Stanton Drama Club: One Act Plays

The Dual Critics of EU Jacksonville are avid fans of new plays and we have attended many new play festivals in states throughout the country. For a number of years we have traveled, as we will this year, to the Humana Festival of New American Plays at Actors Theatre in Louisville, Kentucky.

It was with great interest that we attended the Stanton Drama Club‘s annual night of student one-act plays for the first time. This event was started 23 years ago at the request of drama club members, and has been enthusiastically received since the beginning. Some of the past plays have been published and some participants have gone on to careers in related fields like script writing for film and television.

As in the past, the students were totally responsible for all aspects of creation and production, with guidance from Jeff Grove and Shirley Sacks, both teachers in the Theatre Department. Emphasis is placed on the scripts; furnishings, props, and costumes are minimalistic.

This year’s five plays were produced by senior Cristian Mercado and junior Sophie Higdon who also acted as masters of ceremonies for the event. It was obvious they put a lot of effort into preparing, with well-rehearsed introductions that were colorful and humorous.

INTROVERSY, written by Lis Barron and directed by Carrie Holton and Kristen Oliver, takes the audience into the mind of a teenage girl, who was introduced by Netta Walker, playing a character known as Thought. The facets of her personality, who vie for primary dominance, were portrayed by Monica Rosales, Jacy Reed, Isis Simmons, and Sarah Lotsey. If time had permitted, the audience would likely have enjoyed a talk-back session that invited their participation in this intellectual and thought-provoking production.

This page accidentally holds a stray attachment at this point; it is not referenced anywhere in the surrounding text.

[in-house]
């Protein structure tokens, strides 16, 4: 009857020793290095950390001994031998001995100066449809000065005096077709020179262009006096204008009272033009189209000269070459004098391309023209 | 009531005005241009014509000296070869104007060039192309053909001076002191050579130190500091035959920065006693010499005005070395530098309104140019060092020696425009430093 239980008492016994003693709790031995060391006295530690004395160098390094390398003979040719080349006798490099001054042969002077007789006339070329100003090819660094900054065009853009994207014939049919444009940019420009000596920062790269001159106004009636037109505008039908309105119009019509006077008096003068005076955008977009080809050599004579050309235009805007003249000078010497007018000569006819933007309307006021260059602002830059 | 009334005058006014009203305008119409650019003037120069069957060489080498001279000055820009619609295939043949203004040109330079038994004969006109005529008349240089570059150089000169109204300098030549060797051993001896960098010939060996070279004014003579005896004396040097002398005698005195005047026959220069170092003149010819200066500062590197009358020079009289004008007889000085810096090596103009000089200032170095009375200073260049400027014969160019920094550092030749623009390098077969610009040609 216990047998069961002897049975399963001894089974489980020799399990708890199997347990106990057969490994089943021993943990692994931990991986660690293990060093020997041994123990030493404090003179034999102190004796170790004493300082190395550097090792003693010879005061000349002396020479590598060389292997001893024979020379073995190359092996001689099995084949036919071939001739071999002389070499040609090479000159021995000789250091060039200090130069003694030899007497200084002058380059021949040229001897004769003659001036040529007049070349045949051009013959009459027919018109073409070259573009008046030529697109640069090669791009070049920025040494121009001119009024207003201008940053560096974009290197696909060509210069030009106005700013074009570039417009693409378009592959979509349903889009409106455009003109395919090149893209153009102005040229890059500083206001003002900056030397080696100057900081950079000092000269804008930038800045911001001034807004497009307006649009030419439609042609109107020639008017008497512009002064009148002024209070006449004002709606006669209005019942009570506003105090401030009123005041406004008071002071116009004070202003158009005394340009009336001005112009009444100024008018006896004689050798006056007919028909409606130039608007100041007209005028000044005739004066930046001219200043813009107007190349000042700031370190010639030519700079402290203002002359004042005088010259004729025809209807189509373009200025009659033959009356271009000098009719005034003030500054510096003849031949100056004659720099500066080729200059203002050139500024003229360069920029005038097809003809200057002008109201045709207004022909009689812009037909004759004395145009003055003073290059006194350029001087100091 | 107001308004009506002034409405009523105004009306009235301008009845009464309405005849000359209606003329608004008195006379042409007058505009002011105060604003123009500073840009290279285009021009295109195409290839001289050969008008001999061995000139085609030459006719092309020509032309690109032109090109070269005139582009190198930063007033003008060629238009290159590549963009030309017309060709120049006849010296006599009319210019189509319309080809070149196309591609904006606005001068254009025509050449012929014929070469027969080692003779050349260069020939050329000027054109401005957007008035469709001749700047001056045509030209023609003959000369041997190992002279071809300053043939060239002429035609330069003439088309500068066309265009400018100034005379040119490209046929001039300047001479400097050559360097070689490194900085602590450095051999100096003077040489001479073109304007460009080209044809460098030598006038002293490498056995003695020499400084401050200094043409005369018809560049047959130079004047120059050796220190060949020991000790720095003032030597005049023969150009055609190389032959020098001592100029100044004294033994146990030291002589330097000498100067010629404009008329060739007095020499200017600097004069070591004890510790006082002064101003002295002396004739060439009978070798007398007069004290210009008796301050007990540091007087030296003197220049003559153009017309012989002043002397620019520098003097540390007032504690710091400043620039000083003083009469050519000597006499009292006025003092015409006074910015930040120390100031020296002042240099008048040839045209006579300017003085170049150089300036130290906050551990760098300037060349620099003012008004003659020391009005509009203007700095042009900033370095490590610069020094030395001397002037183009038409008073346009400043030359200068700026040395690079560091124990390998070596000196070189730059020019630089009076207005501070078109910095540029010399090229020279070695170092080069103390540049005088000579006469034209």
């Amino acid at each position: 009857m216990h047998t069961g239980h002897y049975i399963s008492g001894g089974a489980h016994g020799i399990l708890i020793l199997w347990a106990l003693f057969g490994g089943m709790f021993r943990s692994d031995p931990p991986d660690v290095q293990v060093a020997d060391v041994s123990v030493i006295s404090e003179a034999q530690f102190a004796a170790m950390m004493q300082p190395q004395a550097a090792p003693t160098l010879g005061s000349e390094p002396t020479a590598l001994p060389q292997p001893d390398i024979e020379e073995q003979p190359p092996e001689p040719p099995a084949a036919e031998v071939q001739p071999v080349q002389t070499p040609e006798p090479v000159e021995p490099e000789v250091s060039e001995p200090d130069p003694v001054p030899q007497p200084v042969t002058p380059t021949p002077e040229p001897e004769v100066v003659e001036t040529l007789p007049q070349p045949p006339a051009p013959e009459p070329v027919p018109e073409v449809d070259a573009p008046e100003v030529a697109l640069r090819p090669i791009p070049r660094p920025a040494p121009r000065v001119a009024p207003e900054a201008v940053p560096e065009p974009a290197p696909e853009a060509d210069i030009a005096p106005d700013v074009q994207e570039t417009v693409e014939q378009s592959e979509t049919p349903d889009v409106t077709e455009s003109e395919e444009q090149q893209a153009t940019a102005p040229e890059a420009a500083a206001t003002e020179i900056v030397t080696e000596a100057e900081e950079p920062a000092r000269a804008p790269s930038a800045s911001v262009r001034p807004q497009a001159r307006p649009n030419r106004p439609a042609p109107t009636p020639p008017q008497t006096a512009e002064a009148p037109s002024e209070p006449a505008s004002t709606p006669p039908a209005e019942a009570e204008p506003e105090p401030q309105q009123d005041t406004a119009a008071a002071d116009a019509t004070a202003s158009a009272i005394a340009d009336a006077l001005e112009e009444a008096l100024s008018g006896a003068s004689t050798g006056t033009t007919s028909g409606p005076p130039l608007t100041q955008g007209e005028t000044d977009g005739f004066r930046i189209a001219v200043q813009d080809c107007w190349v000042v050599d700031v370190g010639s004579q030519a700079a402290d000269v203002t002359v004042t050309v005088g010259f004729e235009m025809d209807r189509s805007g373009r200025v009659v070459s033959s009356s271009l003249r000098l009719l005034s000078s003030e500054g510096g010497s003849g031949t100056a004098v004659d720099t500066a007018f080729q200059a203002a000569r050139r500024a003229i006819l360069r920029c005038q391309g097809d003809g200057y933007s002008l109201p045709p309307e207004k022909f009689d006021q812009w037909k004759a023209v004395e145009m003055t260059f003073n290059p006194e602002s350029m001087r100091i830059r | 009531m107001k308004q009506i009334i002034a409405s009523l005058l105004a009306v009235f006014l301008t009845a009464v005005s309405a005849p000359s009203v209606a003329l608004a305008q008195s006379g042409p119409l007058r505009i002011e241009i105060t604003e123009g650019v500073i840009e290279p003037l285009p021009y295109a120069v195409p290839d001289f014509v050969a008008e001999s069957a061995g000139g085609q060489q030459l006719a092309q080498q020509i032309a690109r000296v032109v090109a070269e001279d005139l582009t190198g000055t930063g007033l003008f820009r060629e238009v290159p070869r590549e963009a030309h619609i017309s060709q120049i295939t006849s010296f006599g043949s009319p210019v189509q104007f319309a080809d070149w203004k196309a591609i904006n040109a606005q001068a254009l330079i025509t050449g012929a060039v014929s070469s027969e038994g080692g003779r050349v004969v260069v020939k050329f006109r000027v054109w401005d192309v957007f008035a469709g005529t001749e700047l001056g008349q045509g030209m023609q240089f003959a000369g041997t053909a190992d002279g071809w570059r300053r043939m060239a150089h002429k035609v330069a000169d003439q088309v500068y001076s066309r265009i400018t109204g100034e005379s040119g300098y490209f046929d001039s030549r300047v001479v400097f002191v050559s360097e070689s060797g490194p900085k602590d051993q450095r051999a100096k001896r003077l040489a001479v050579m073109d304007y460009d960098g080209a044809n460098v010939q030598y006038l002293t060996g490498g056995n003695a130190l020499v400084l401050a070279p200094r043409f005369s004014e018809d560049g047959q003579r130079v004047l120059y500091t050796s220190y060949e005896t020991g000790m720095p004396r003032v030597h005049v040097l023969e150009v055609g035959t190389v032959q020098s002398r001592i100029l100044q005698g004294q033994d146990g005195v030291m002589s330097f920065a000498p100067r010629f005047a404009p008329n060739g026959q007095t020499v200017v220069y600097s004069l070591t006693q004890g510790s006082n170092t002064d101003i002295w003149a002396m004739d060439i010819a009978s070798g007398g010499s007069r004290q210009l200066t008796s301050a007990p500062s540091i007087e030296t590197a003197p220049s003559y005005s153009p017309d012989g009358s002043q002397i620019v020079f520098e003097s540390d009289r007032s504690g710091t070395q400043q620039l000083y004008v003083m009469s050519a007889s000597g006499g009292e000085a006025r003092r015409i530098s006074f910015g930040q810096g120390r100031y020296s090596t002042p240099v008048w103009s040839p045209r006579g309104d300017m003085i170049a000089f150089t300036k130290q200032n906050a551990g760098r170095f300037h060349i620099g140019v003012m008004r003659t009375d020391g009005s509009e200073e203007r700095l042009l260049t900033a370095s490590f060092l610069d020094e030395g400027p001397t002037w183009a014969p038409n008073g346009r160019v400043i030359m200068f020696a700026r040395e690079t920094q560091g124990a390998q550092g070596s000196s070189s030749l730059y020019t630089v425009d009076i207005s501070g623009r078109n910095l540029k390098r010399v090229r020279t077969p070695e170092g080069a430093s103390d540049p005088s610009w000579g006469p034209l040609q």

MIGHTIER THAN THE SWORD, written by Alison Christovich and directed by Isabella Matrines and Jessica Momorie, portrays a young writer, played by Lizzie Tillo, who is encouraged by her older brother, played by Jeremy Kowkabany, to write original stories. She begins a story in her notebook about an adventurer (Avery Garrett) and his sidekick (Spencer Puentas). As she writes, they come to life on stage, but when she becomes dissatisfied with her work and throws torn and crumpled pages on stage, the characters, now lifeless, collapse. These actions are repeated with a young romantic couple, played by John-Thomas Giddeon and Meghan Puralefazel. Her next character, The Wanderer (Anna LaMontagne), is doing just that, wandering about, when the writer falls asleep. The Wanderer retrieves the torn pages; the other characters are reanimated, and the group takes revenge on the writer. We liked this play and feel it has potential as a children’s play.

SKETCH, written by Alison Christovich and directed by Katie Mackin and Cassidy Spencer, falls into the category of Theatre of the Absurd. It concerns a character named Sketch (Thomas Brown), a young man, who is walking about without a clear direction on stage, while voicing his concerns about finding purpose in life. Behind him are six characters identified as “Figures # 1, 2, 3, 4, 5, 6.” Dressed in white tee shirts and black pants, with faces painted like mimes, they are mute as they walk in random circles at the back of the stage around a tall white box. Enter Ruby (Jill Responte), a young lady with a radiant smile, who wears a bright red fringed dress. Her face is painted like a mask, with bright colors added to a white base. She apparently has found at least some of her own purpose and acts as an advisor to Sketch. This is another play where the audience might have enjoyed the opportunity to participate in a talk-back session. The silent figures were played by Nick Pettross, Dani Goldberg, Caroline McMullen, Antonio Salinas, Jessica Cuttin, and Taylor Ogle.